Along with warmer weather comes ozone season in Delaware, and the U.S. Environmental Protection Agency (EPA) and its partner agencies host an Air Quality Awareness Week during the first week of May.
Interest in air quality has been increasing since at least the turn of the 20th century. If you’ve ever watched Netflix’s “The Crown,” episode four centers on England’s London Smog event of 1952 which was a deadly example that kicked off the creation of laws to improve air quality. In the U.S., as noted in the show, the 1948 toxic smog event in Donora, Pennsylvania also turned lethal.
The Donora smog event resulted in 20 deaths and thousands of respiratory complications. Growing air quality concerns led to several federal and state programs to understand air pollution through monitoring.
As a result, air pollution monitoring in Delaware began in the 1950s. In 1970, the same year the EPA was established, Governor Russell Peterson created the Delaware Department of Natural Resources and Environmental Control which consolidated previous monitoring efforts under its umbrella.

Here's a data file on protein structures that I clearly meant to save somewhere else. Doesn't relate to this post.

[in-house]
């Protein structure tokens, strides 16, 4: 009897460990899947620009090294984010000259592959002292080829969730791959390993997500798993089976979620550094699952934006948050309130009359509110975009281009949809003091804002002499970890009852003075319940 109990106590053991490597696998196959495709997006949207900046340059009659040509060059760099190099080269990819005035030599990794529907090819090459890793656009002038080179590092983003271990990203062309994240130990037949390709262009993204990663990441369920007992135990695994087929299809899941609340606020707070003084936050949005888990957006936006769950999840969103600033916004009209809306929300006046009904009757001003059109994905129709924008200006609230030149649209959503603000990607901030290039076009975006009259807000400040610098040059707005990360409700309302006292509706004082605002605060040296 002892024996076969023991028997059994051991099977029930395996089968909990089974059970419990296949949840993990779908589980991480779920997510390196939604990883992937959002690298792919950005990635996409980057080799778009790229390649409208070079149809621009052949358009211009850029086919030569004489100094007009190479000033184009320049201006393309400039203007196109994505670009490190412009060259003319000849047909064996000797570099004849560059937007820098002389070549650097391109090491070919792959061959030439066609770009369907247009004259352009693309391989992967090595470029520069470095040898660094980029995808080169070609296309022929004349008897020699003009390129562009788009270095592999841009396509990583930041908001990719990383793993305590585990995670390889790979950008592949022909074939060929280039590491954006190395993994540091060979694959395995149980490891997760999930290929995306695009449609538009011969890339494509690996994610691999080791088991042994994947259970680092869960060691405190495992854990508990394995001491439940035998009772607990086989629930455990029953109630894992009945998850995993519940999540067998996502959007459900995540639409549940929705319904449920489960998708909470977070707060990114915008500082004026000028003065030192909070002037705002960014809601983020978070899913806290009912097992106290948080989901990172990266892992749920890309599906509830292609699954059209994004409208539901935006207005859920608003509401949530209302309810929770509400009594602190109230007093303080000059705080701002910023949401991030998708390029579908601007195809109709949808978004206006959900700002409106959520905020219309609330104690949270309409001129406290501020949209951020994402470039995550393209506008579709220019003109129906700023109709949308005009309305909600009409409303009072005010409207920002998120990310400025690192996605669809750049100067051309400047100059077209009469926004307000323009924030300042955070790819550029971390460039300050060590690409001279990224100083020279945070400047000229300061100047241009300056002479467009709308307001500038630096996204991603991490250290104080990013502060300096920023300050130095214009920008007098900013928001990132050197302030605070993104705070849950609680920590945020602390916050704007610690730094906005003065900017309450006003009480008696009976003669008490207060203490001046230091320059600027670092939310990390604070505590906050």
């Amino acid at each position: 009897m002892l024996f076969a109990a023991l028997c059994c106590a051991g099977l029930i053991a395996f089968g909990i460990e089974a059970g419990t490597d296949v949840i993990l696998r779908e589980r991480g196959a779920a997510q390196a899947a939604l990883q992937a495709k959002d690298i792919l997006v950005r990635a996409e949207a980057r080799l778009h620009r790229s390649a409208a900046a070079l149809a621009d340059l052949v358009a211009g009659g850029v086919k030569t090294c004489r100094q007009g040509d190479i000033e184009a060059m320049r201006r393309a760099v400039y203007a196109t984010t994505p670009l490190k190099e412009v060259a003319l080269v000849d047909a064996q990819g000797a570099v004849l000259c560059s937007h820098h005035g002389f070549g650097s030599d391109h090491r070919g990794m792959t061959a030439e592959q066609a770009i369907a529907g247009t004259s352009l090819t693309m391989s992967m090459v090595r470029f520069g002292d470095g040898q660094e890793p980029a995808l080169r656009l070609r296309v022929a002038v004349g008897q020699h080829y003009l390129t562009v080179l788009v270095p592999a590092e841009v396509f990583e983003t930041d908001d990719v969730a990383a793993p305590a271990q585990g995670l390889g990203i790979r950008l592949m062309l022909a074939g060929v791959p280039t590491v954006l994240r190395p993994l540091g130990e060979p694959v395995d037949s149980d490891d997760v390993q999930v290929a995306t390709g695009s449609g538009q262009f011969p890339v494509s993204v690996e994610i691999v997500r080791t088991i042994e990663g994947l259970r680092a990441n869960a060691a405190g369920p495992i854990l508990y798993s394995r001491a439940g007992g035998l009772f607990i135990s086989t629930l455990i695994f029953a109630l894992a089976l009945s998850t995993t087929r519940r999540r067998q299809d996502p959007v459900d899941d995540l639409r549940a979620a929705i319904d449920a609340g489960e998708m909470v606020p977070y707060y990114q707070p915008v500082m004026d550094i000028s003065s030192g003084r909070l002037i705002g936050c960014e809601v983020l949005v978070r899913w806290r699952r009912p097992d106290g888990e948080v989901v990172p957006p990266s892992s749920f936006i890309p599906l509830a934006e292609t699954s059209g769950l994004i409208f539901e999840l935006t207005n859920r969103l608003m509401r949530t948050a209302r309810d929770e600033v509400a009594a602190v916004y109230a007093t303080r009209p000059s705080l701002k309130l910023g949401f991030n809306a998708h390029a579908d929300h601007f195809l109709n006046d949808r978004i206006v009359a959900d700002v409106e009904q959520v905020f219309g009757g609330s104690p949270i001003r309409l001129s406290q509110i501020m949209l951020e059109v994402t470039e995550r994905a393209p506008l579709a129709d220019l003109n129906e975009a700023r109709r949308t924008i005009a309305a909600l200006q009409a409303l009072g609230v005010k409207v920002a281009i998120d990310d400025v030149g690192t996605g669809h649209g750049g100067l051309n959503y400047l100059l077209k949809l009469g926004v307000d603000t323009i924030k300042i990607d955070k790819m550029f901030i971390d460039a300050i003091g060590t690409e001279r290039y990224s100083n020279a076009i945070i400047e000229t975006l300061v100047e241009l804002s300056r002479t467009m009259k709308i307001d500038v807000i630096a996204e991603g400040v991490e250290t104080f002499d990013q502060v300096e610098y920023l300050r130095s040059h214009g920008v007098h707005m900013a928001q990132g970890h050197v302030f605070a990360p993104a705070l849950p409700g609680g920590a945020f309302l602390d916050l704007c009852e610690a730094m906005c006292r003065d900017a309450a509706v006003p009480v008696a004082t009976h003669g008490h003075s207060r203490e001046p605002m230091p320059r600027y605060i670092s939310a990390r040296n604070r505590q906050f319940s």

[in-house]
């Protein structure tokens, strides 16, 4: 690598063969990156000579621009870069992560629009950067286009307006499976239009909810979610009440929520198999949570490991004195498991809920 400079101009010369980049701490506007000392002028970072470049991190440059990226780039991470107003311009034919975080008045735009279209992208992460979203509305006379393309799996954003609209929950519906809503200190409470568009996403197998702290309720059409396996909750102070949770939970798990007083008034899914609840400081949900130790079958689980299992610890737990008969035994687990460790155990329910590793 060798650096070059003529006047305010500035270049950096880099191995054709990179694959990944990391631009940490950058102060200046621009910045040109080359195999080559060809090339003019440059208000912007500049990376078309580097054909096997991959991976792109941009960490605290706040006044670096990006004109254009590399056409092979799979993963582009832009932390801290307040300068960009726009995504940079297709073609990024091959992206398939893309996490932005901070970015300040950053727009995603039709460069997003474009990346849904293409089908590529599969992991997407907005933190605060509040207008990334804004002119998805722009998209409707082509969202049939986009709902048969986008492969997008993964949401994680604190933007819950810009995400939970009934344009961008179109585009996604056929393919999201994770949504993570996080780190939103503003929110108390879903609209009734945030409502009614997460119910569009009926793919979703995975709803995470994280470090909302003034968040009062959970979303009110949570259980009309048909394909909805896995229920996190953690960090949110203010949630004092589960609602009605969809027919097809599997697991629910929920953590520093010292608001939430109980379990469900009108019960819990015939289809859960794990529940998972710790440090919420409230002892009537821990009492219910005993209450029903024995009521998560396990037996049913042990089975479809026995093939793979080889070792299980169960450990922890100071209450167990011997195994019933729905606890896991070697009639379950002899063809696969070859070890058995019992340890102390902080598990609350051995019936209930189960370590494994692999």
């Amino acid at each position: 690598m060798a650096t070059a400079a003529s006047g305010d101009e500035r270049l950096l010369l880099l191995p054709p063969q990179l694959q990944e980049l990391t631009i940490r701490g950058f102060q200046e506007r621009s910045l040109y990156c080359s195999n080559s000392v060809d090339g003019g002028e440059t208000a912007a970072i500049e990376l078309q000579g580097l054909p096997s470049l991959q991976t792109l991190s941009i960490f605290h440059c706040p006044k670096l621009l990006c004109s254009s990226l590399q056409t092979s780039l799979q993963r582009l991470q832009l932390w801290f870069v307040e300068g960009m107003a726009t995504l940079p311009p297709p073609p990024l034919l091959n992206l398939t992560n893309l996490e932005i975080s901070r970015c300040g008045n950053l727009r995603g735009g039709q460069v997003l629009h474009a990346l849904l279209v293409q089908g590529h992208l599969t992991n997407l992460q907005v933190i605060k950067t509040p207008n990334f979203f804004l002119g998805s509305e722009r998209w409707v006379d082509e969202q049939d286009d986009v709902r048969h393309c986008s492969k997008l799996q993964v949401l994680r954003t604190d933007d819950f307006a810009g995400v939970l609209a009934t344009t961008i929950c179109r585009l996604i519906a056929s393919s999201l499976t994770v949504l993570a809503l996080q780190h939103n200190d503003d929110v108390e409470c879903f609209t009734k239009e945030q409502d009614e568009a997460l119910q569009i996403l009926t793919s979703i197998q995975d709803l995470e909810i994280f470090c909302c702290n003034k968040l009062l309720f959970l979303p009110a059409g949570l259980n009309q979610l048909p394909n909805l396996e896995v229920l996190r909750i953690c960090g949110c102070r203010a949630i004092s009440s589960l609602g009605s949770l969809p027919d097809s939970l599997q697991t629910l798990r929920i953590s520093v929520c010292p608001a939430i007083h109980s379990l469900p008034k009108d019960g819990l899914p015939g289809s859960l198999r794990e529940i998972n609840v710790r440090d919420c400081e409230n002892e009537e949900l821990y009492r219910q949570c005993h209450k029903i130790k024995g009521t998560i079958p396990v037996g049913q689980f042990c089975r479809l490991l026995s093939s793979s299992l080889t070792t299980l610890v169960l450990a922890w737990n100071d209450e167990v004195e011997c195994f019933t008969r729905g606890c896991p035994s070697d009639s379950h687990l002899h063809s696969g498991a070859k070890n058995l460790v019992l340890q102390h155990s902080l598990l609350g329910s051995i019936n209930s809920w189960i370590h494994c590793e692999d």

Ozone in the 21st Century
It goes without saying why our air quality is important, but what role does ozone play in the equation? Ozone is a colorless, naturally-occurring gas found in two layers of the atmosphere. In the upper layers, ozone protects life on Earth by absorbing some of the sun’s ultraviolet rays.
Air Quality Monitoring StationBut in the layer closest to the ground, ozone is an air pollutant that is a key ingredient of smog and damages lung tissue, aggravates respiratory conditions and makes people more susceptible to respiratory infections. Children are especially vulnerable to ozone’s harmful effects.
For this reason – and to monitor other pollutants in the air we breathe – DNREC maintains an air monitoring network, made up of 11 permanent sites throughout the state.
The monitoring stations are climate-controlled trailers or shelters that house and protect the analytical instruments which staff from the DNREC Division of Air Quality maintain and operate. Computers allow for continuous monitoring 24/7, and help improve both the quantity and quality of data. The network is evaluated annually to address changing monitoring rules, improvements in technology and trends in air quality.
Measuring More Than Ozone
Monthly CheckIn addition to monitoring ozone levels, the stations measure other pollutants identified by the EPA. The EPA has standards for six major pollutants including carbon monoxide, sulfur dioxide, nitrogen dioxide, small and large particulate matter, and lead.
Delaware monitors for these and other pollutants and releases an annual report tracking changes.
New Castle County has the most monitoring stations – seven. That’s mainly because it has the largest population and number of pollution sources.